In the District of Columbia, the percent of Black teachers fell from 77 percent to 49 percent from 2003 to 2011.
The report is careful to note that it provides only descriptive figures rather than a causal explanation for the findings. But many potential theories are possible: The District of Columbia's population grew more White over this time period thanks to hyper-gentrification, possibly pushing Black teachers out into the suburbs as housing prices went up. In Cleveland, most of the loss of teachers of color occured at charter schools, the report notes, raising the possibility that the growth of those schools had an effect.
How these trends affect students also plays out differently, because of the varying demographics in the cities. In Philadelphia, the teacher-diversity gap for Black students actually closed during the period studied, despite the loss of so many Black teachers, because the number of Black students also declined.
In response to the report, AFT President Randi Weingarten called for a national summit to address teacher diversity in urban districts.
"Diversity is a key component to equality and opportunity. Where there's a diverse teaching workforce, all kids thrive. That's why we note with alarm the sharp decline in the population of Black teachers in our cities," she said.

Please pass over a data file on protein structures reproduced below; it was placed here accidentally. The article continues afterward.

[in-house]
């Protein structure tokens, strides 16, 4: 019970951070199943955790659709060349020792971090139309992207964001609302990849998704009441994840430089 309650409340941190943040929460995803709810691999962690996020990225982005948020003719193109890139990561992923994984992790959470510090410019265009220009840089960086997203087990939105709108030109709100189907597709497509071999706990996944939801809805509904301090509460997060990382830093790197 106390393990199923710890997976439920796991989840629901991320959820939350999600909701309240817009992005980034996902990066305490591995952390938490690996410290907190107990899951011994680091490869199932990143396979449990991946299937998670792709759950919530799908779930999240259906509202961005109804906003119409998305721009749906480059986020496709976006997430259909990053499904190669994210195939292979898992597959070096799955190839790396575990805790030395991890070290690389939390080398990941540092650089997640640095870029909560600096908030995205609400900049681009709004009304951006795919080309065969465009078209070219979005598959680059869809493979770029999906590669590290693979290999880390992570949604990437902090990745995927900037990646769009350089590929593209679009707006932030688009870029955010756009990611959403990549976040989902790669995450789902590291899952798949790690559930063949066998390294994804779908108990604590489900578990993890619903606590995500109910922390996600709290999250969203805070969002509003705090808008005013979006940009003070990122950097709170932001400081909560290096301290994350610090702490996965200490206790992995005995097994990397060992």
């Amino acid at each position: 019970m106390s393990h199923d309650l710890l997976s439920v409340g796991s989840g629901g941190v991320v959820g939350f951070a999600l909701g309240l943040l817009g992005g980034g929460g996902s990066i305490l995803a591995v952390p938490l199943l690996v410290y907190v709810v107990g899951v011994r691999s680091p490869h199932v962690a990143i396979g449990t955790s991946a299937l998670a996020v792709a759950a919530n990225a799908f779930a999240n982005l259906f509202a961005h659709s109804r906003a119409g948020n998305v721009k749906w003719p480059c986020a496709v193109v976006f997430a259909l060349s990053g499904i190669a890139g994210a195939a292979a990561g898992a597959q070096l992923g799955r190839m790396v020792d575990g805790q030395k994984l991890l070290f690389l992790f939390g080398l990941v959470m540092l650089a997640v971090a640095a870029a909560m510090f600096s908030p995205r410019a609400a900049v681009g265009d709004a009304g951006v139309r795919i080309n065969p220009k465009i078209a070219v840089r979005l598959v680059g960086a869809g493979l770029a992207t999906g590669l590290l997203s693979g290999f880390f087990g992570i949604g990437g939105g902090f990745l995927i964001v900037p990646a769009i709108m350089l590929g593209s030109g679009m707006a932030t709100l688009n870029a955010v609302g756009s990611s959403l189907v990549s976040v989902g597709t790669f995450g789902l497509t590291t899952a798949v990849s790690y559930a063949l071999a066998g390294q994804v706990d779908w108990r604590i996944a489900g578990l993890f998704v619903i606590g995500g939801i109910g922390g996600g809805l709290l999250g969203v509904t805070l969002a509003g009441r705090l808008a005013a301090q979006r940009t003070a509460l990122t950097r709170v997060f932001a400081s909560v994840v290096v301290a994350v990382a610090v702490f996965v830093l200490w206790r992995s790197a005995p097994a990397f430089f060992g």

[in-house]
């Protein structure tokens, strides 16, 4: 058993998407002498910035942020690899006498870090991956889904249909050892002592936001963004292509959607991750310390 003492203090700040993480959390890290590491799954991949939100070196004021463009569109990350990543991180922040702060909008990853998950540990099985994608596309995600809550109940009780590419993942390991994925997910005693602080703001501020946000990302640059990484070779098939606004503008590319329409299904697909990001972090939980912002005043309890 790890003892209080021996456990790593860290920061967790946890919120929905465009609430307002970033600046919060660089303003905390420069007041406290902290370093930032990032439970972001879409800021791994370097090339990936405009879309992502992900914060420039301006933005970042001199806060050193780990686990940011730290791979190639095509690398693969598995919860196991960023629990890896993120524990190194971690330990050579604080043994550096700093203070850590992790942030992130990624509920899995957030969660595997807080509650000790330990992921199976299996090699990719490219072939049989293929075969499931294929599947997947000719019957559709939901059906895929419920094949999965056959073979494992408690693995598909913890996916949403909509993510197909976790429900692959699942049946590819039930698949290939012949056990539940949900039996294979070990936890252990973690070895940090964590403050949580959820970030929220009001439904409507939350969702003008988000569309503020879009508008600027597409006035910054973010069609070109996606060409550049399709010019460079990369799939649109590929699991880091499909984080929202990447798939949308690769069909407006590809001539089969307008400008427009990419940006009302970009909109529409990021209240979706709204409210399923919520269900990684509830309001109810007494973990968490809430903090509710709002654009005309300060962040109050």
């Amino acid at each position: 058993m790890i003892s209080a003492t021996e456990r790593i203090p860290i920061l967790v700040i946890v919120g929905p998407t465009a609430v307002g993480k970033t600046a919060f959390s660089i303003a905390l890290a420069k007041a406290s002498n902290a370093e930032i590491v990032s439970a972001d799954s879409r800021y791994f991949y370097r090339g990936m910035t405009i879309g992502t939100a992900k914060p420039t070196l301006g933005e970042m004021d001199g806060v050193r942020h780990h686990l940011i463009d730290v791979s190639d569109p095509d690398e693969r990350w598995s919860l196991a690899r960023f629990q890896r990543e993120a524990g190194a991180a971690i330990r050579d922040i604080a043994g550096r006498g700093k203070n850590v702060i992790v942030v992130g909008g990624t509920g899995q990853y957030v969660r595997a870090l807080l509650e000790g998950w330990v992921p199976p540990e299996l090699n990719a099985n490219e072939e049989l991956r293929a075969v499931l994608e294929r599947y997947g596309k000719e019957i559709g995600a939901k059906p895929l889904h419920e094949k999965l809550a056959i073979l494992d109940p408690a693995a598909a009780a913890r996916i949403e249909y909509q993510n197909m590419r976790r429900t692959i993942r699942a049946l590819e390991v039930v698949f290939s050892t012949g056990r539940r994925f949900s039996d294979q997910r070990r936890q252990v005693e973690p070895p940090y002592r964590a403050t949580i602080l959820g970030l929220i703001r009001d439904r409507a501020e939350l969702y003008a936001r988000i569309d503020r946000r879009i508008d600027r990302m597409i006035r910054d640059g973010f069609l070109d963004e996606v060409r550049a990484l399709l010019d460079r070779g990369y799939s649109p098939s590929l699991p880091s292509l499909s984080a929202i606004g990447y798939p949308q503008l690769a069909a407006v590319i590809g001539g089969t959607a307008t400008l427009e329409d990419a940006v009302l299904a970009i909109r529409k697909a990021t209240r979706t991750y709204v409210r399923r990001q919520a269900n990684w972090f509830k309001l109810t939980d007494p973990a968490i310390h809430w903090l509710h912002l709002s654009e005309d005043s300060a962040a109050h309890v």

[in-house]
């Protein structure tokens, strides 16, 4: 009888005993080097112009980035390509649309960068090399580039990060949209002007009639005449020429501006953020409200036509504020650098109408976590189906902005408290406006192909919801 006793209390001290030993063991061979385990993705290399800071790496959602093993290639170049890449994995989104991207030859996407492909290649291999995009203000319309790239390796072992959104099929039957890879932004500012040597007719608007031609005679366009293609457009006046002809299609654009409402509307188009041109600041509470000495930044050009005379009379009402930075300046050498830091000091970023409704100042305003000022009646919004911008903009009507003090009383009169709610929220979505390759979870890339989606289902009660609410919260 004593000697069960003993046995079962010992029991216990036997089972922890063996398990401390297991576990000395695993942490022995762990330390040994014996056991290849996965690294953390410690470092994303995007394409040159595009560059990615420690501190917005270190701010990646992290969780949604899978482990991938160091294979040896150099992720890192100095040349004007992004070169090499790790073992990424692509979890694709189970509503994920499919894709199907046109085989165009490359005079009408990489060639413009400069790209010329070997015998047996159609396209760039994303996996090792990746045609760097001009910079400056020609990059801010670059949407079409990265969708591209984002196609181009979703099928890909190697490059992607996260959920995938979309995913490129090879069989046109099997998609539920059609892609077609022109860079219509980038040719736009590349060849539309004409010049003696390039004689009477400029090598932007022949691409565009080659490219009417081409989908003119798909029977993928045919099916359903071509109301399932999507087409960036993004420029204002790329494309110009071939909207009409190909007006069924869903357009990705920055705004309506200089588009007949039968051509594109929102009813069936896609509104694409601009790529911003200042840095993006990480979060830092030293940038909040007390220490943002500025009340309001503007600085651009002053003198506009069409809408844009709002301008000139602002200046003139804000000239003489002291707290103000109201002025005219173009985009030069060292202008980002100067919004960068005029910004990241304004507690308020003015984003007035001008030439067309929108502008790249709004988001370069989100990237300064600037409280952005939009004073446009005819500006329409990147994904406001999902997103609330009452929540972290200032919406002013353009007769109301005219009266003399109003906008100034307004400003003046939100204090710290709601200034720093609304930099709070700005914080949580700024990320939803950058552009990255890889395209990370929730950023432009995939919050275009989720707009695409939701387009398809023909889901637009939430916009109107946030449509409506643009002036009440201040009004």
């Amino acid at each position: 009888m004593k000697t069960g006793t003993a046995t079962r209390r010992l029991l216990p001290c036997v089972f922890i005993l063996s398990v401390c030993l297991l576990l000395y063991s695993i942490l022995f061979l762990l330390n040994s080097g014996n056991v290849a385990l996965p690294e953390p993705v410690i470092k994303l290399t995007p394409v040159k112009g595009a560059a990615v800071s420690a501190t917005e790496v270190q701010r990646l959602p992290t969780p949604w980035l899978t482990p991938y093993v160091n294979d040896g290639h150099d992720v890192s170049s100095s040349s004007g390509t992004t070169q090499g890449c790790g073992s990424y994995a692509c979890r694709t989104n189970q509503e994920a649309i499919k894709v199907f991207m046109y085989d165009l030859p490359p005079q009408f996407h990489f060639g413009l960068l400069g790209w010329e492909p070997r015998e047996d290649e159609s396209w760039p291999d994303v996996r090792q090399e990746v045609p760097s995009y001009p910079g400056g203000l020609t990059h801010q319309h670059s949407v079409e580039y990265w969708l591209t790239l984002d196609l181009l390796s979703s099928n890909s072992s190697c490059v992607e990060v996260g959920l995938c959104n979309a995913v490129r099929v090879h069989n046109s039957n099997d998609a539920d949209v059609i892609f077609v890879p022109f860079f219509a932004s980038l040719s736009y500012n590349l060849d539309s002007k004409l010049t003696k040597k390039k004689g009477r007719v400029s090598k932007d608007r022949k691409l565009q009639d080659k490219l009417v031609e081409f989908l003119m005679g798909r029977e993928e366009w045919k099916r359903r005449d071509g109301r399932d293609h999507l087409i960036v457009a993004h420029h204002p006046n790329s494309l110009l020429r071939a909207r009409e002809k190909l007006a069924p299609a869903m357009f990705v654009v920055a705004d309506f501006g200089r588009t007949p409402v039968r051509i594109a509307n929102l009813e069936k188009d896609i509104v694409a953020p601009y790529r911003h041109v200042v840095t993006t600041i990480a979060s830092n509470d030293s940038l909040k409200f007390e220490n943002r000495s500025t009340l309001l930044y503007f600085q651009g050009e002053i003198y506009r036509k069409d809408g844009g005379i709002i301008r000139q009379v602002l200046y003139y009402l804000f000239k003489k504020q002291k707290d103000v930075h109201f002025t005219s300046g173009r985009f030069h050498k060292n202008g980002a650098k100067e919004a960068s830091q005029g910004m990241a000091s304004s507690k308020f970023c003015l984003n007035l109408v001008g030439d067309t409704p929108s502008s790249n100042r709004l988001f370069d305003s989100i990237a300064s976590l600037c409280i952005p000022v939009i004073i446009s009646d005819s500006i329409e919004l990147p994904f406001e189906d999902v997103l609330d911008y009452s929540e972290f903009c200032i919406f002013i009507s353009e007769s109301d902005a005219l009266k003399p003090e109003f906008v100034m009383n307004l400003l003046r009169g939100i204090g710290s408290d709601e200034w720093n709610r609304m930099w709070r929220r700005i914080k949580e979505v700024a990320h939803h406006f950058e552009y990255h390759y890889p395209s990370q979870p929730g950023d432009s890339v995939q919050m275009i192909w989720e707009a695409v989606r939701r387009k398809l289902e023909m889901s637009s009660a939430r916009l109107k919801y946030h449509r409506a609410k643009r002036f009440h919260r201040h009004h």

Here's some more in-the-weeds information on the report:
How was the research conducted?
The Shanker Institute used open-records requests to gain information on the composition of the student population and the teaching force from each city's district. Because of differences in the specific data available and limitations particular to each collection, the data isn't strictly comparable from city to city. (An appendix spells out the specific methodology used to examine the results for each city.)
The data is pretty complex here, and there are a lot of ways to slice and dice it, so here are a couple of other visualizations.
Which of the districts has the greatest gap between the ethnic makeup of its teacher and student population?
That would be Philadelphia, where 31 percent of teachers are Black, Hispanic, or another race, but 86 percent of students are — a whopping 55 percentage-point difference. Following close behind are Cleveland (a 53 percentage-point diversity gap) and Boston (a 51 percentage-point gap).